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Format: Paperback Verified Purchase
Excellent interpretation of the scripture that the early Christians left for posterity. When she explains that the original Greek text talks of both a single Jerusalem and a plural (Jerusalems), and that in one part of the New Testament someone walks from one to the other, you immediately get the message that there is something hidden in the text. Her subsequent explanations have the ring of truth. Although if you believe what is explained here you will come to believe that Jesus was perhaps not divine, his message that God loves all people and not just those who are perfect comes through clearly. The book also explains how, while Jesus was a practicing Jew, the subsequent Christian church evolved into a separate entity - something I had often wondered about.
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Format: Paperback
this is a crucial book. not only have the mists of time romanticised Jesus and the rest, but Dr Thiering sets the complex scene of political intrigue and religious discipline/dogma at the time. there were not in reality goodies and baddies - the author even suggests Jesus had a hand in a politically-inspired death - but all sorts of parties and interests manouevring for power. The Herod family was a religious leading group at the time, not (just) bloody ogres, Jesus and John the Baptist did not have a too fraternal relationship, and there were close ties between the Roman leadrership - I.e. in Rome, and the Jewish administration. a very densely textured picture of Jewish politics is painted, and this is what brings the gospels to life. Her thesis is that the language of the gospels and new testament is heavily symbolic, partisan, political but always intensely accurate and not a fantasy. read and learn. Jesus won't be any less worthy, but the superstition will dissipate.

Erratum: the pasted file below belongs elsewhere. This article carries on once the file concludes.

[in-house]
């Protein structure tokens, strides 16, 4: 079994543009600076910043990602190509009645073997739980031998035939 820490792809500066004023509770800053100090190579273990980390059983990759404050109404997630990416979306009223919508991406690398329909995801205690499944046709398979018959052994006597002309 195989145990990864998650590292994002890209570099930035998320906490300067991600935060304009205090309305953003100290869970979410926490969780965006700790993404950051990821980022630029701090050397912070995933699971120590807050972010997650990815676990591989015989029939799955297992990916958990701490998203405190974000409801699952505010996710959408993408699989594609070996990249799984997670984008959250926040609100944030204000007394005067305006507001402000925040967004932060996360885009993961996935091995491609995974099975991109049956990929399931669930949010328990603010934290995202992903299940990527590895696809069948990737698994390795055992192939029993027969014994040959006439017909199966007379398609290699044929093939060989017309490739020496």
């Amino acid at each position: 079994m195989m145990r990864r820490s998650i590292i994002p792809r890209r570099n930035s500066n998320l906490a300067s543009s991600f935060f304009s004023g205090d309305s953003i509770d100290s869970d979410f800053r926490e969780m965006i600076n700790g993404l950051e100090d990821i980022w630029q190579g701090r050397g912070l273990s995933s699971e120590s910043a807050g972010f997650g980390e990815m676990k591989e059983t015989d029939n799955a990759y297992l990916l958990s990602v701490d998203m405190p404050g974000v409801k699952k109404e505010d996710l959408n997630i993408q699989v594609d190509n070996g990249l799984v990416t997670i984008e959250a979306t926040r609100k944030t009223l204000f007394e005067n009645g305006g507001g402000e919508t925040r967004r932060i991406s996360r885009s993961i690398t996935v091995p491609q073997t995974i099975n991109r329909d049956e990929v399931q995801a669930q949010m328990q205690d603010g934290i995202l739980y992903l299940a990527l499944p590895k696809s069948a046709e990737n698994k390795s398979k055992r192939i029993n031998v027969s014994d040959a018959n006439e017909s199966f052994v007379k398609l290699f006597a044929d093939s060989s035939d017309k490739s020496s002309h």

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Format: Paperback
Jesus Christ, father-of-three, is married to Mary Magdalene. He's employed as a priest at Qumran, famous these days for the Dead Sea Scrolls. Despite being no more 'holy' than you or I, he decides to go down in history as the Messiah. So, he arranges for his crucifixion (which takes place just outside the Qumran toilets) to be faked, and then he writes - or possibly dictates - the four Gospels. After a few years he travels with Paul, via Malta, to Rome, where he is potentially linked to the destruction by fire of the city. He retires to France, at the age of 70, where he later passes away from old age, in retirement.
How do we know all this? Barbara Thiering claims that it's all in the New Testament, but hidden in a secret 'Pesher' code, to which she alone has apparently found the key.
The fundamental weakness in her theory is that, if the 'Pesher' secret coding system was actually in use at the time the Gospels were written, anyone familiar with the system would surely have decoded the Gospels nearly 2000 years ago and realised that they were an elaborate hoax. And why, if Jesus wanted to lead mankind up the garden path with false accounts of miracles, the story of the Resurrection, etc, would he write the books in such a way that they could later be proven false? It defies logic.
Ms Thiering is clearly very knowledgeable about many matters concerning early Christianity, and this gives the book a degree of credibility that I personally do not think it deserves.